Mat Hood has two production lines: furniture and cabinetry. Approximately 80% of fiscal year xx net sales were in office furniture and 20% in cabinetry. The cabinetry unit underwent major retooling commencing in xx, which approximated 85% of the capital expenditures that year. The retooling was financed with significant long-term bet. The improvements enabled the company to manufacture ready-assemble furniture products, and develop a modular ready-to-install cabinet line, which has resulted in an increase in sales. The customized office cabinetry grants the company a wider profit margin and substantial sales growth potential.

This is a unique product line; it offers a custom-built-in look not readily available from other manufacturers. Demand is steadily growing. The company plans on expanding its marketing in this niche. The company also has developed new, award-winning designs in office furniture, signs that stress the efficient and ergonomic use of technology. Ample opportunity exists to expand sales of the existing product lines. Management estimates the current physical plant can support up to $50 million in sales without significant additions of manufacturing and distribution capacity.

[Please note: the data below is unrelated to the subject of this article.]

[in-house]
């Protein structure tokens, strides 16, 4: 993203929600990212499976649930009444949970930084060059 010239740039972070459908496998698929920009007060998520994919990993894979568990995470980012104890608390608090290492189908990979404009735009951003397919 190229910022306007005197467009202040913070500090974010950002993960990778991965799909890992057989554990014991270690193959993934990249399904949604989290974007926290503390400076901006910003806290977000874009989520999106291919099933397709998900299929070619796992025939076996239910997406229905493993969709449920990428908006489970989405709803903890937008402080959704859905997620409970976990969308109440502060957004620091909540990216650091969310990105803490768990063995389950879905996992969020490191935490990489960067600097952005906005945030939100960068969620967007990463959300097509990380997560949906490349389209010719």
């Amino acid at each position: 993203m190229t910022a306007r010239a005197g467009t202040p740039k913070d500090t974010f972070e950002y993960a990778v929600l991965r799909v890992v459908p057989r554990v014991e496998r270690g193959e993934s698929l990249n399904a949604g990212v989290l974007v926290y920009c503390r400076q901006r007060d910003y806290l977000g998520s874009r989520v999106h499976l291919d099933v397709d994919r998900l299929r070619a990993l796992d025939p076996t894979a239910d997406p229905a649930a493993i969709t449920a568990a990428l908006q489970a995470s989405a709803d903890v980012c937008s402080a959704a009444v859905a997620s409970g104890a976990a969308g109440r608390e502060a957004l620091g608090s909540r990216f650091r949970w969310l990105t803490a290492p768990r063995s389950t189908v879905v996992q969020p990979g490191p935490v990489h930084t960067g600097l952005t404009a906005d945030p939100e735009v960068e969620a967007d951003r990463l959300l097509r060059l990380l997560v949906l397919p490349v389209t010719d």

Additional sales up to $50 million are expected to result in additional costs associated with the variable cost of production and variable overheads, but should not require increases in fixed costs. Robert and Conrad Saws have been the driving force behind the company’s success over its long history. They made it clear they know and understand the industry. In their view, succeeding in the increasingly competitive office furniture market place necessitates that the company focus its resources on taking calculated risks to increase its market share and name recognition.

They also believe the company must specialize its product lines. They see the office cabinetry niche as one the company can develop more fully so that this product line is capable of catering to the growing preference for a customized office work environment at a reasonable cost. They explained that Mat. Hood has two general directions in production. The company distributes its products through a network of approximately 30 office furniture dealers in major New Zealand cities and towns. Recently, the company placed its product with several national chains and warehouse-club chains.

Most of the sales growth over the last two years is attributed to this new distribution channel; it made up 35% of year-XX sales. Their largest single customer accounts for 8% of sales. The company also produces a catalogue and has a Website where orders can be placed online. The office cabinetry product-line offers customized products, for on- tit installation. Customers include major hotels and professional and corporate offices. Currently 20% of sales come from this line, and the Chief Operating Officer would like to see this line grow to a total of $25 million in sales in the next three to five years.